The Port of Long Beach has reduced the amount of diesel particulates released into the air by 81 percent over the past seven years, according to the Southern California port’s 2012 emissions inventory.
Also in 2012, sulfur oxides were cut by 88 percent, nitrogen oxides fell by 54 percent, and greenhouse gases were reduced by 24 percent compared to 2005 levels.
Last year marked the sixth consecutive year of reduced diesel particulates, and port officials point to more efficient, cleaner and bigger ships, as well as the Clean Trucks Program, as primary drivers of its success. A new low-sulfur rule for ships and the increasing use of shore power also played a role in the reductions. During 2012, the port saw a 10-percent fall in containerized cargo activity, but the emissions reduction far surpassed that decline.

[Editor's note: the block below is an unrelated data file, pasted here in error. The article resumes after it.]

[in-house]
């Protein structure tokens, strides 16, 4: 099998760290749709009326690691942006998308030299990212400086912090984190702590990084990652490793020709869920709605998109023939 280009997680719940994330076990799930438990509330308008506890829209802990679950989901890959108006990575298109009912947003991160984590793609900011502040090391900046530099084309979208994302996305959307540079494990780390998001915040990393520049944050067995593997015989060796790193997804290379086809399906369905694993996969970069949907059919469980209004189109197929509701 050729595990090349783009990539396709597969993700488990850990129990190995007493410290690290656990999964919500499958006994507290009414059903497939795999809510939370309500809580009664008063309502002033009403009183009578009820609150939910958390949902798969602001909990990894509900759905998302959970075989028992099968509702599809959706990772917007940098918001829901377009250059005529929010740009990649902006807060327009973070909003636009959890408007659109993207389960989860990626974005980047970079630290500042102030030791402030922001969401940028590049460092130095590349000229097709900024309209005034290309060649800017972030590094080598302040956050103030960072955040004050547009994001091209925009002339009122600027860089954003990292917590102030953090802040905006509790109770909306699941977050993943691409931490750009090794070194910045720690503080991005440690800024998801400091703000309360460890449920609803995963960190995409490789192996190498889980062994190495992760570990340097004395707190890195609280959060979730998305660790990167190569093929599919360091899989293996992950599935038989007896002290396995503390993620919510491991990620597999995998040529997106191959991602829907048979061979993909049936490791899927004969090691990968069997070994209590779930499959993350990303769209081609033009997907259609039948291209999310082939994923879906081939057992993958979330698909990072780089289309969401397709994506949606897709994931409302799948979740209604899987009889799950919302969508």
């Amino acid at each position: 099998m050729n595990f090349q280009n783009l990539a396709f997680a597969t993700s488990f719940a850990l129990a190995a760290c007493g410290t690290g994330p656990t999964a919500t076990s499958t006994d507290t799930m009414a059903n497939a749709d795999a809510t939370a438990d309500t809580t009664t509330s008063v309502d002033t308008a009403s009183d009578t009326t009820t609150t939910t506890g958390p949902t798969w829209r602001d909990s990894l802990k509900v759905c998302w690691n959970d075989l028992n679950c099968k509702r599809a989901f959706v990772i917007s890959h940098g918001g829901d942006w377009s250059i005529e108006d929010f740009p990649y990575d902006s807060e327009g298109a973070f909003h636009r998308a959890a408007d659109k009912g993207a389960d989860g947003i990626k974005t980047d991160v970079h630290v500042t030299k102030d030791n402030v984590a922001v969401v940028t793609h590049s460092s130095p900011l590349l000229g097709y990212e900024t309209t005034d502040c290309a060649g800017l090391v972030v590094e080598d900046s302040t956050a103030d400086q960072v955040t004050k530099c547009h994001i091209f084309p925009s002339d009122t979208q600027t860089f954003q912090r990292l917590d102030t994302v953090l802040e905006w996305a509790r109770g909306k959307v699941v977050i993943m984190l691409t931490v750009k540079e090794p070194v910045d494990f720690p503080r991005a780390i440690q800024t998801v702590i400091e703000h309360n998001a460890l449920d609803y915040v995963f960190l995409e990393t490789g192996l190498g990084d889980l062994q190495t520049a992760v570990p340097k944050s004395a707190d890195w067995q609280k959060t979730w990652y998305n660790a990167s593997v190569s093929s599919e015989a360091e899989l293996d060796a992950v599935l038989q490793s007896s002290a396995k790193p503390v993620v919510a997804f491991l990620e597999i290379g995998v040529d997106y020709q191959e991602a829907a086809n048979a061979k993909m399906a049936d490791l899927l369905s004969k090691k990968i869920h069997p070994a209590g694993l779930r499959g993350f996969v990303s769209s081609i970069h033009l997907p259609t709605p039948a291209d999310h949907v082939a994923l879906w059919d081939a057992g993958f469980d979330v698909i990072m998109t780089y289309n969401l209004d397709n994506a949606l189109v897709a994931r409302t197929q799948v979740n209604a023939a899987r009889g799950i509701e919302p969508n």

“We’ve been aggressively pursuing cleaner air for a long time and as you can see from these numbers, we are succeeding. We’ve committed to do even more, to continue to reduce air pollution and its health effects,” Thomas Fields, president of the Long Beach Board of Harbor Commissioners, said in a statement. - Jon Ross